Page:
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The Advance of a Korean Institute: A Brief History of KAIST
[ Issue 106 Page 3 ] Thursday, April 21, 2011, 03:44:14 Geunhong Park geunhongpiuspark@kaist.ac.kr

This year marks KAIST's 40th anniversary. In commemoration, The KAIST Herald has compiled a short summary of our institution's history. This article uses data and information from KAIST Professor Dong-Won Kim's 1998 paper “Winning Markets of Nobel Prizes? KAIST and the Challenges of Late Industrialization.”

Early Beginnings
In the early 1960s, Korea’s Five Year Plans for economic development were undertaken with the active government-led development of various light and heavy chemical industries. To facilitate this, the Korean government, with the help of American policy advisors, established the Korean Institute of Science and Technology (KIST) in February 1966. This was a research institute geared towards researching areas related to Korea’s export industries: material science, electronics, chemical engineering and mechanical engineering.

   
▲ Korean representatives greet Terman on his first visit | KAIST Photo Archives

Although KIST made several contributions to promoting an interest in research among companies, it could not increase the supply of researchers, as it did no teaching. Thus, for the goals of “education and training of highly qualified scientists and engineers equipped with theoretical and practical expertise,” the Korean Advanced Institute of Science (KAIS) was established in 1971. Following a U.S. model of engineering education, KAIS stressed problem-solving skills and hands-on experience rather than traditional textbook learning. All students were required to master a core curriculum that included statistics, quality control, computer programming and industrial organization and management - all necessary preparation for future industrial leaders.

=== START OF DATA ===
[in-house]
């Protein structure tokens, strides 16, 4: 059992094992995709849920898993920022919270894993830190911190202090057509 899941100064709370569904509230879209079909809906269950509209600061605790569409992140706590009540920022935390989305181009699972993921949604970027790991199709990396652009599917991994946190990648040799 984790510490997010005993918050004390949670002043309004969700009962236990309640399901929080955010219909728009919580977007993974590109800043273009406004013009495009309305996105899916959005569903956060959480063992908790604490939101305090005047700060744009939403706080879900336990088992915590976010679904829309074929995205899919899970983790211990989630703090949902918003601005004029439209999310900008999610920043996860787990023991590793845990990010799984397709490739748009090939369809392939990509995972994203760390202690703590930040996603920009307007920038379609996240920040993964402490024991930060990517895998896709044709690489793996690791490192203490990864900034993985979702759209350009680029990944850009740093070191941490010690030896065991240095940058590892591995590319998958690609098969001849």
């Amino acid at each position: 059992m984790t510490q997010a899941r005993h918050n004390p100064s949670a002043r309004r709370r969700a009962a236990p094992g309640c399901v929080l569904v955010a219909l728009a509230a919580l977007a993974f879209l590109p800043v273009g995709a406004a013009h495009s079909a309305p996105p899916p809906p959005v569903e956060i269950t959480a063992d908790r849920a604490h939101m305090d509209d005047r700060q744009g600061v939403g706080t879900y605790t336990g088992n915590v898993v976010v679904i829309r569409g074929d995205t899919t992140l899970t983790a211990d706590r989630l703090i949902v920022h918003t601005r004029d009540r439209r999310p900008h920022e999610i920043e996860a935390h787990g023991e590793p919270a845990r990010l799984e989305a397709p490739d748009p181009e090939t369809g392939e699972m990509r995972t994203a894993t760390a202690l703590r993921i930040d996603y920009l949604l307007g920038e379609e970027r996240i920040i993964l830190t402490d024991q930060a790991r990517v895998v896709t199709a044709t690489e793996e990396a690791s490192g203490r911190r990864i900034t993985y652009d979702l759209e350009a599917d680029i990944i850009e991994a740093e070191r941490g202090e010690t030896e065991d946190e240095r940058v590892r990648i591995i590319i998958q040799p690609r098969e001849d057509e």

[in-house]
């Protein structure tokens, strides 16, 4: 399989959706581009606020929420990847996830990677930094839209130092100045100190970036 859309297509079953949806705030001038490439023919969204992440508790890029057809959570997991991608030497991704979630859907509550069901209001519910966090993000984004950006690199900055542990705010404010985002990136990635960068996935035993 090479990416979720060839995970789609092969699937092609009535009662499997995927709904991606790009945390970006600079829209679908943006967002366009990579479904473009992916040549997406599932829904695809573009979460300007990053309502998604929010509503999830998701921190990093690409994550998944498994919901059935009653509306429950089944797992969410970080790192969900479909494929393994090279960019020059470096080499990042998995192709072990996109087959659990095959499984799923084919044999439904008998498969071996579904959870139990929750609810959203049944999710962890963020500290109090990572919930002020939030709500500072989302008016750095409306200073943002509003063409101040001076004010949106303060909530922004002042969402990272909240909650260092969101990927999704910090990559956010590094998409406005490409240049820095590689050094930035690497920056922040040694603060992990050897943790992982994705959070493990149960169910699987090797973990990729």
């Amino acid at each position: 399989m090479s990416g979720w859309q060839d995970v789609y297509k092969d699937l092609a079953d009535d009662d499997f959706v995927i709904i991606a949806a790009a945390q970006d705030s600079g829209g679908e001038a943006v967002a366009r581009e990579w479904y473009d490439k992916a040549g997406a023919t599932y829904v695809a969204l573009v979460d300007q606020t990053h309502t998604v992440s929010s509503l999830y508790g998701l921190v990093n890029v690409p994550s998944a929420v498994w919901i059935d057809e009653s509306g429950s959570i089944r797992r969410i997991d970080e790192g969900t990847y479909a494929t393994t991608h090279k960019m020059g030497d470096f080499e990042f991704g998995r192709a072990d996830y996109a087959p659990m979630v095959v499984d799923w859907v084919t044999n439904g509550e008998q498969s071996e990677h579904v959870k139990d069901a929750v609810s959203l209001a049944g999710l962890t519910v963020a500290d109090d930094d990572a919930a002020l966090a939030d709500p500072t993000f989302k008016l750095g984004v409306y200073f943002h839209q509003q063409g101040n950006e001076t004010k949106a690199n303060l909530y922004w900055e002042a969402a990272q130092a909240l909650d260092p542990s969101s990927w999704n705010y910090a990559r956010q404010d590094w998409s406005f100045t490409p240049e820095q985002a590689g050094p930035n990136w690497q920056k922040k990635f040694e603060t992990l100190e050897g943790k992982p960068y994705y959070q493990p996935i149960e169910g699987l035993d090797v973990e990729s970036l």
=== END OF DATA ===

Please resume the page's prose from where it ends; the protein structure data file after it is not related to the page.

The Birth of “KAIST”
In 1981, the government merged KAIS and KIST to form the Korea Advanced Institute of Science and Technology (KAIST). The institute kept the new name even after KIST again became an independent organization. Although KAIST’s research projects developed in technological complexity and steadily grew in scale in time with the Korean economy, they never lost their essential industrial character.

However, the common moniker could not conceal the differences between KAIS and KIST. The rapid growth of independent research and development (R&D) facilities during the 1980s deprived KIST of its industrial focus. Also, because KIST had a ratio of engineers to scientists of nine to one, the merger threatened to undermine the delicate balance of theory and practice within KAIST. This was little improved by the resulting confusion from the government’s decision to instate an undergraduate department in 1989.

The Move to Daedeok Science Town
What may have saved both KIST and KAIST was the government's decision to establish a new “science city” in Daejeon, around 140 kilometers south of Seoul. KAIST, needing space and continued governmental support, relocated from its old location in Northeastern Seoul to a new campus in the heart of the “Daedeok Science Town” in 1990. This prompted numerous laboratories and companies to move there afterwards.